Professor Stephen Davies, Chairman of the Chemistry Department, declined to comment on the matter.
by Rebecca Gillie
What do you get when you mix the director of the latest in the rapidly deteriorating Pirates of the Caribbean series, the screenwriter of that revered classic Bad Boys 2 and an actor who reached his dramatic peak in 1997 and hasn’t put in a really interesting performance since 2004?
Apparently, if you’re an executive at Warner Brothers, you get exactly the right ingredients to remake one of old Hollywood’s most sparkling jewels, namely 1934’s superlative and surprisingly enduring comedy-mystery The Thin Man. The film, for those of you who don’t know, is based on a novel by the great Dashiell Hammett, and centres around a wealthy, witty, hard-drinking married couple who end up entangled in a murder mystery during a Christmas visit to New York. Johnny Depp (for it is he) has been dragging his pitch for a remake around Tinseltown for a while now, and it seems as though the project is finally getting off the ground, with release tentatively scheduled for 2013, although given Depp’s committment to the PotC franchise, this date might well get pushed back.
Rob Marshall is attached to direct, and whilst the succes of Chicago and Memoirs of a Geisha prove he is no shmuck, the fact that he only has four feature films under his belt, none of them comedies, should surely provoke tredipation. Especially in light of the fact that his 1934 counterpart, Woody ‘One-Take’ Van Dyke, had the movie in the can in 12 days and for a budget of $231,000 (just over $3 million in today’s money). Let’s see Marshall try to beat that… Meanwhile, whilst the 1934 classic was penned by Goodrich and Hackett (who would later go on to write It’s A Wonderful Life), today we learned that Jerry Stahl will be doing the honours this time around. You probably haven’t heard of him, but his similarly short CV consists mostly of scattered TV episodes. He also seems to have a knack for jumping on board a good show just as it begins to sink (Moonlighting post-sexual tension, Twin Peaks post-comprehensible). That’s not to say he’s a no-talent hack – his addiction memoir Permanent Midnight was well-received – but he has no background in movie comedy. A bit of a worrying pattern is developing here.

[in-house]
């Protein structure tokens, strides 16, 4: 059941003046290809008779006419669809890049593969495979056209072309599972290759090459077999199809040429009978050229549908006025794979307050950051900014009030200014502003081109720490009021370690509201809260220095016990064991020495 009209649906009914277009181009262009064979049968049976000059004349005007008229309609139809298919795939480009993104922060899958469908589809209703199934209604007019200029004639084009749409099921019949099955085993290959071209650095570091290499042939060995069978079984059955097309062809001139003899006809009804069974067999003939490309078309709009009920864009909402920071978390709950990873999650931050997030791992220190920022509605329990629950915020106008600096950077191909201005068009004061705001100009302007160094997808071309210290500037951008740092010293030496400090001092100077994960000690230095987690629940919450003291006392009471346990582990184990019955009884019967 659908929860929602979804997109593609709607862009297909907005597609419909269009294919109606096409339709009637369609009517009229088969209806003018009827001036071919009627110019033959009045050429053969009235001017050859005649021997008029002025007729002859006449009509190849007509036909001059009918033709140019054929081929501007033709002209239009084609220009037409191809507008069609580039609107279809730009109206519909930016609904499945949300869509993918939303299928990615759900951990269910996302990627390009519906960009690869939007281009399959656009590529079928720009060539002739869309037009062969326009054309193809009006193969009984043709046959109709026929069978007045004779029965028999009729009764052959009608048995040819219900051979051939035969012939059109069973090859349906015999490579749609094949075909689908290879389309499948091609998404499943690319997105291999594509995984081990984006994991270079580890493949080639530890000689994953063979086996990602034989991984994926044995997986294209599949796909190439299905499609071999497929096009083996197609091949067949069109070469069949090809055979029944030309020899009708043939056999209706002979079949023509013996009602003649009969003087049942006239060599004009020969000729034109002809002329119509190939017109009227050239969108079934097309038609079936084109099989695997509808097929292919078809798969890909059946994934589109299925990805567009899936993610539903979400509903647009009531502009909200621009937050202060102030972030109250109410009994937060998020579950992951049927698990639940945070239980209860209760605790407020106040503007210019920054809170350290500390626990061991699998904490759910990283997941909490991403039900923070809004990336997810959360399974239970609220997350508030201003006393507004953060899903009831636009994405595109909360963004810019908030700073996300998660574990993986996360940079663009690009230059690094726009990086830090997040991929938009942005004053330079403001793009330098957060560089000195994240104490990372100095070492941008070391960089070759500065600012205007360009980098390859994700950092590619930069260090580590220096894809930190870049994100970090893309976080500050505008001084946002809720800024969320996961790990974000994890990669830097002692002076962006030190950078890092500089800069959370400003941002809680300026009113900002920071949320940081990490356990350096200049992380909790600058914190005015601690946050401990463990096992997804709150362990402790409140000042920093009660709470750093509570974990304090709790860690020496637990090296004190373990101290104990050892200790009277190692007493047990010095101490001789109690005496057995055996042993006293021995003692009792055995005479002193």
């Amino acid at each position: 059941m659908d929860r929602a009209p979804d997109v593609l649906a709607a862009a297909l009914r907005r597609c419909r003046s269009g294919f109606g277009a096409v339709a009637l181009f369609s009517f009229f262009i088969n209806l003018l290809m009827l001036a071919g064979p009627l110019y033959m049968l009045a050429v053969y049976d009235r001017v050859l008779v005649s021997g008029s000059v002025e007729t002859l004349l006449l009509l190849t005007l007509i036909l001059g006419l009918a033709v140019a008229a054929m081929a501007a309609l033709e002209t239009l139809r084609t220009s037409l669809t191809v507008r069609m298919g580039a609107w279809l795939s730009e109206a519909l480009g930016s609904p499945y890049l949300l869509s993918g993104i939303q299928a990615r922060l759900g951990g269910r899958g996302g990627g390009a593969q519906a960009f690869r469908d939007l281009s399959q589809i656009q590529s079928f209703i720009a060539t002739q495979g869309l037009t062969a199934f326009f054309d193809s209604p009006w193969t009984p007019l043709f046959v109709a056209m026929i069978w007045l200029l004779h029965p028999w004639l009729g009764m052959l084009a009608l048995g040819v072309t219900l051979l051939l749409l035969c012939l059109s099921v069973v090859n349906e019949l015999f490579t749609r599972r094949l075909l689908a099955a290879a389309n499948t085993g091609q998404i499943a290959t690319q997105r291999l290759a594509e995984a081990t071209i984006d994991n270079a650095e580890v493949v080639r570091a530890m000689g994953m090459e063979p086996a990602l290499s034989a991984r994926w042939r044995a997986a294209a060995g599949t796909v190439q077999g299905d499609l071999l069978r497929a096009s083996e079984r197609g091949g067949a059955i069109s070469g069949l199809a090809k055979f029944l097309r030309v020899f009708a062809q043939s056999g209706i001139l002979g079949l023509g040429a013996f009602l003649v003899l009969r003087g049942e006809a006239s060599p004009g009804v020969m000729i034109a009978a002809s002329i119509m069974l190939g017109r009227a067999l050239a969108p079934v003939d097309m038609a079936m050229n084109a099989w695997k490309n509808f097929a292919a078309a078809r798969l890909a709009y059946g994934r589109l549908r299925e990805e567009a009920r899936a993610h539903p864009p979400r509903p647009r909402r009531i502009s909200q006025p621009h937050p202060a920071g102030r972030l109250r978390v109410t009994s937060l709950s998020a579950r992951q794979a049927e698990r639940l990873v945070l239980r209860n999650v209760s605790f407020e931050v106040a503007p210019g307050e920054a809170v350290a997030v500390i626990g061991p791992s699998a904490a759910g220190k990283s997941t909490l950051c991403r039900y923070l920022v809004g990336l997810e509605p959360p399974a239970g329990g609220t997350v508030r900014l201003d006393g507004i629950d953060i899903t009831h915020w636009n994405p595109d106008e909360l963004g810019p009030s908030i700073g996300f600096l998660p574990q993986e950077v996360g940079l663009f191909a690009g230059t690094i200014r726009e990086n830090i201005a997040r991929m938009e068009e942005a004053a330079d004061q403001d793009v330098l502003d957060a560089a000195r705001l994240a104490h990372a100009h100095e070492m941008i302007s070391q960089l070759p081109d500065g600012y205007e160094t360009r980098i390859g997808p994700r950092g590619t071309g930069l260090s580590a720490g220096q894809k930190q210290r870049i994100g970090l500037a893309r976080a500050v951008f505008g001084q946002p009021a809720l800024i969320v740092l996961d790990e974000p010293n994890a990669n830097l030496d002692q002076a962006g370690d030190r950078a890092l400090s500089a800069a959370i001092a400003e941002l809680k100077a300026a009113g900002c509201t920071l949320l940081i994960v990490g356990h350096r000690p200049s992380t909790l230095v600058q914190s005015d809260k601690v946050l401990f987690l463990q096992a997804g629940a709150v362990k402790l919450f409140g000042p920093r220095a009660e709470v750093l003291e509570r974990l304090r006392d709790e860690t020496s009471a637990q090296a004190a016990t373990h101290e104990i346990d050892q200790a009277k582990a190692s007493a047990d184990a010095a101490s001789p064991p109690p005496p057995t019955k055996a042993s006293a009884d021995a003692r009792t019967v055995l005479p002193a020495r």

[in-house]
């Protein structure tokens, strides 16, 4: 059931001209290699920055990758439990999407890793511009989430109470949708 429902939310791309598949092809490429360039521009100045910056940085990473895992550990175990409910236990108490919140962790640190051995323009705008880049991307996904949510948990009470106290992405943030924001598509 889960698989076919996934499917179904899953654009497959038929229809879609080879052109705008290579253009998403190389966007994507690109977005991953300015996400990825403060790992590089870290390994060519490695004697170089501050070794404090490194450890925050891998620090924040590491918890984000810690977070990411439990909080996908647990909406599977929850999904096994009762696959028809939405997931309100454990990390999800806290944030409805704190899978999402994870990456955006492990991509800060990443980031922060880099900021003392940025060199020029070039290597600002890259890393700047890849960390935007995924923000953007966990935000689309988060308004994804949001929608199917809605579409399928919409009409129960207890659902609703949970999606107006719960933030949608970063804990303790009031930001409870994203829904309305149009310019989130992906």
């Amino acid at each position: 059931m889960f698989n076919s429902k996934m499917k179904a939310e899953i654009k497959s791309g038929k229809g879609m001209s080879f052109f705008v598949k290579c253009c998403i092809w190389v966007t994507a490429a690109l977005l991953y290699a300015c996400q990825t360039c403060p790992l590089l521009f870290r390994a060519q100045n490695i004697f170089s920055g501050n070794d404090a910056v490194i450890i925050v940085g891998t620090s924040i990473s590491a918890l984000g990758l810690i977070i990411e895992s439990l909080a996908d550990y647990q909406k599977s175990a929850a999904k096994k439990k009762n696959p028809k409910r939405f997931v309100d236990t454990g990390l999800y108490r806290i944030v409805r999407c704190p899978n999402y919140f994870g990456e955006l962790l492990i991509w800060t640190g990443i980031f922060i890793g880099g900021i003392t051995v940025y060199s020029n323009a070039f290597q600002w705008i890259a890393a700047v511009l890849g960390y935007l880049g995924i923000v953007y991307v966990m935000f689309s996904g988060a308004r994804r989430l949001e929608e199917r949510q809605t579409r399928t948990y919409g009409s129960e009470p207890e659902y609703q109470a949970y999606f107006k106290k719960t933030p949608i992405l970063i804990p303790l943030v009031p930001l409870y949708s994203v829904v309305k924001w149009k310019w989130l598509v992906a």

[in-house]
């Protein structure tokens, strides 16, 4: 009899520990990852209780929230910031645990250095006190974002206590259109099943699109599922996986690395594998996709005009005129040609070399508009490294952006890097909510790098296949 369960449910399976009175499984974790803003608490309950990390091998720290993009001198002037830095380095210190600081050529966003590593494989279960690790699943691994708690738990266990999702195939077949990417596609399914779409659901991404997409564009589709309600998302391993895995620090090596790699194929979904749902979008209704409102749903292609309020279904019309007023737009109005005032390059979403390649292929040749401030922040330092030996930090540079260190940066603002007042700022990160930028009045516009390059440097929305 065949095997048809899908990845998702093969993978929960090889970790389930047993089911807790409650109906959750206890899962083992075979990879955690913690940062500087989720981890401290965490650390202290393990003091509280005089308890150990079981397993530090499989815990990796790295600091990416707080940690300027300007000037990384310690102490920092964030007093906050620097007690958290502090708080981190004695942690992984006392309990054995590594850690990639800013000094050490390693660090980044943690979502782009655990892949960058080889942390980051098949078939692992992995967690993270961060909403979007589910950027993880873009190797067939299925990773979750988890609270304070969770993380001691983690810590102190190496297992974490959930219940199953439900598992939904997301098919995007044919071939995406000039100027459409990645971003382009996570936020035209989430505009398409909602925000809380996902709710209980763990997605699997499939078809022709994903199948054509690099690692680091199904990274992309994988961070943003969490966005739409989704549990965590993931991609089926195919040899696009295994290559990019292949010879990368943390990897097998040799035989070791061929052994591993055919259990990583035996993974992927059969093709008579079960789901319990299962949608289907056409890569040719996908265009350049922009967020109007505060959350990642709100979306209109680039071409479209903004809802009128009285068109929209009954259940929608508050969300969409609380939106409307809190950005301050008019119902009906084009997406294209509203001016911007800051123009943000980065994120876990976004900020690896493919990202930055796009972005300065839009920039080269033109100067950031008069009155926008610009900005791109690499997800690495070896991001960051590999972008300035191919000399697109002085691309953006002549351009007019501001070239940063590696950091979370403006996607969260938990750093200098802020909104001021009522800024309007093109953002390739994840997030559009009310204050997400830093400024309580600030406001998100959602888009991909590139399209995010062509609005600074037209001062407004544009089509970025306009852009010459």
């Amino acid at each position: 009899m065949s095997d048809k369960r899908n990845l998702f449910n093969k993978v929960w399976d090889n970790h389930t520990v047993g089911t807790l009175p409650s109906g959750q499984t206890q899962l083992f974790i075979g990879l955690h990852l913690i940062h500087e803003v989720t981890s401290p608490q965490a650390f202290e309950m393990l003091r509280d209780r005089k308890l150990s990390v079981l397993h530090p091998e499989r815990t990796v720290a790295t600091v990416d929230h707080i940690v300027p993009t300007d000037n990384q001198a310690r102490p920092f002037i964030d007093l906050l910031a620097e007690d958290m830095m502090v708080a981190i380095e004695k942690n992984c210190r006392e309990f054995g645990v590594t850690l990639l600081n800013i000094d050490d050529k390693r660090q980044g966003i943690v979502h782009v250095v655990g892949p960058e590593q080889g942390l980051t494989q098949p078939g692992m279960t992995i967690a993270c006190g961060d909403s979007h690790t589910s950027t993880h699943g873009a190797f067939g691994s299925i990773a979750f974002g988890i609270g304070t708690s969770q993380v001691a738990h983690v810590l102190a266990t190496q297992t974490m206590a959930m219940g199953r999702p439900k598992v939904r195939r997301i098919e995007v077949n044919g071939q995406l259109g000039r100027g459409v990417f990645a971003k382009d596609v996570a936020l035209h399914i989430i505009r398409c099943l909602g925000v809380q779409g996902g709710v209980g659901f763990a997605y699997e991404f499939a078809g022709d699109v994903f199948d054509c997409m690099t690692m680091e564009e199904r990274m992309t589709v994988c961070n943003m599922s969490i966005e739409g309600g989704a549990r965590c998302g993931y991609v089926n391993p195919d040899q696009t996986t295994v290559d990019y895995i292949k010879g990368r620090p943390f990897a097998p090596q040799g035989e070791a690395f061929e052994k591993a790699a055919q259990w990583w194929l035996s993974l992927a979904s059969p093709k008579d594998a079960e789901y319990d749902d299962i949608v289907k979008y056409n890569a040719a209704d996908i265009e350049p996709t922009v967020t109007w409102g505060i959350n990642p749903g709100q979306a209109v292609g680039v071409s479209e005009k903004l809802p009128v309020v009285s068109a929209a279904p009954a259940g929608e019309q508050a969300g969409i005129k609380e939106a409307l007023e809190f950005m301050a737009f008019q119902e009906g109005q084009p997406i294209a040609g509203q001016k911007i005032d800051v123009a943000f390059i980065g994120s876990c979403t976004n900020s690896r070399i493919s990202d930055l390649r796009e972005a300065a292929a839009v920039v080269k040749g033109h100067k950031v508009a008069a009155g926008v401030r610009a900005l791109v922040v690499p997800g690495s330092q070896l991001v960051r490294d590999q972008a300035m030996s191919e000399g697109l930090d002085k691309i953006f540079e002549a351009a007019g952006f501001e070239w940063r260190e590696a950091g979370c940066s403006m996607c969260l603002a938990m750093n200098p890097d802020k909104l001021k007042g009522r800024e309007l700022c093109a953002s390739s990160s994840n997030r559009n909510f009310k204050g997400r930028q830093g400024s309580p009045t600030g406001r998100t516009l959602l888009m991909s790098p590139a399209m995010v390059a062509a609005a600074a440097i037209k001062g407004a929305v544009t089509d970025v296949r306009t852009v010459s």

And then there’s Depp himself, increasingly reliant on his Jack Sparrow persona. You can’t coast along on quirky half-smiles forever, especially when you’re setting yourself up against one of cinema’s most winning performances. ‘William Powell is to words what Fred Astaire is to dance’ is Ebert’s verdict on the man who was an entire generation’s image of urbane sophistication, knocking back endless cocktails whilst solving baffling mysteries without breaking a sweat. And all achieved with a delicate balance of wit, cynicism and charm. That’s a pretty tall order for a man who seems to be running out of steam. This might be the challenge he needs to get himself back on track, but I’m unconvinced. The last time he tried to move away from his eccentric image the result was the underwhelming Public Enemies, and unless he finds a pretty spectacular actress to play the other half of the story’s husband-and-wife detective team (my pick would be Reese Witherspoon), I can’t see how he will generate the energy needed to pull the whole thing off. The role, to my mind, would be better suited to someone like Robert Downey Jr., who has the required urbane charisma and, as a plus, is freshly back at the top of his career.
Pictured: doing it right
The problem, of course, does not lie with the concept of a remake itself, which is as old as the hills. In fact, Classic-era Hollywood was possibly even more shameless when it came down to revamping old material – another of Hammett’s novels, The Maltese Falcon was adapted three times between 1931 and 1941 (and critical opinion seems to agree that they only got it right the last time). And his magnum opus The Glass Key was first immortalised on screen in 1935 until some smart executives figured there was still life in the old dog and promptly bashed out a 1942 rehash (which, it is worth noting, was once again garnered much better reviews than the first attempt).
The problem with Depp’s vision is that there is no visible answer to the vital question: What is the point? It isn’t that, like the examples mentioned above, the original was a flawed effort at capturing great material. The Thin Man is still highly regarded by critics and popular amongst film fans, and some, including this observer, would say it even improves on the book. Alternatively, a remake’s interest can lie in the fact that it reimagines an old story in a different setting (think Kurosawa’s Seven Samurai translated to the Wild West as The Magnificent Seven, countless Shakespeare adaptations). However, Depp apparently plans on keeping the story’s 1930s setting. Whilst this comes as a relief (attempting to pass off the lifestyle of interwar New York high society as modern day would have been a grisly spectacle indeed), it also reminds us that Depp really doesn’t seem to be bringing anything new to the table. This approach never works, as epitomised by Gus Van Sant’s spectacularly pointless 1998 shot-for-shot remake of Psycho, which proved it is possible to copy a masterpiece with complete accuracy and yet still fail to capture one iota of the original’s brilliance.
Lest I be accused of simply booing blindly from the sidelines, I will almost certainly be going to see the Depp reboot if and when it makes it to cinemas. But it will be with the sort of guilty, transfixed voyeurism one associates with a particularly eye-catching road accident. The best thing I can say about the project at this moment is that bad remakes tend to sink reassuringly without trace (case in point: 2008’s blood-curdling assault on The Women, made in 1939 yet still one of the most genuinely funny films you’ll ever come across). And hopefully, it will encourage people to dig up a copy of the original (and its highly enjoyable sequels) and get acquainted with one of cinema’s most perfect examples of pure entertainment.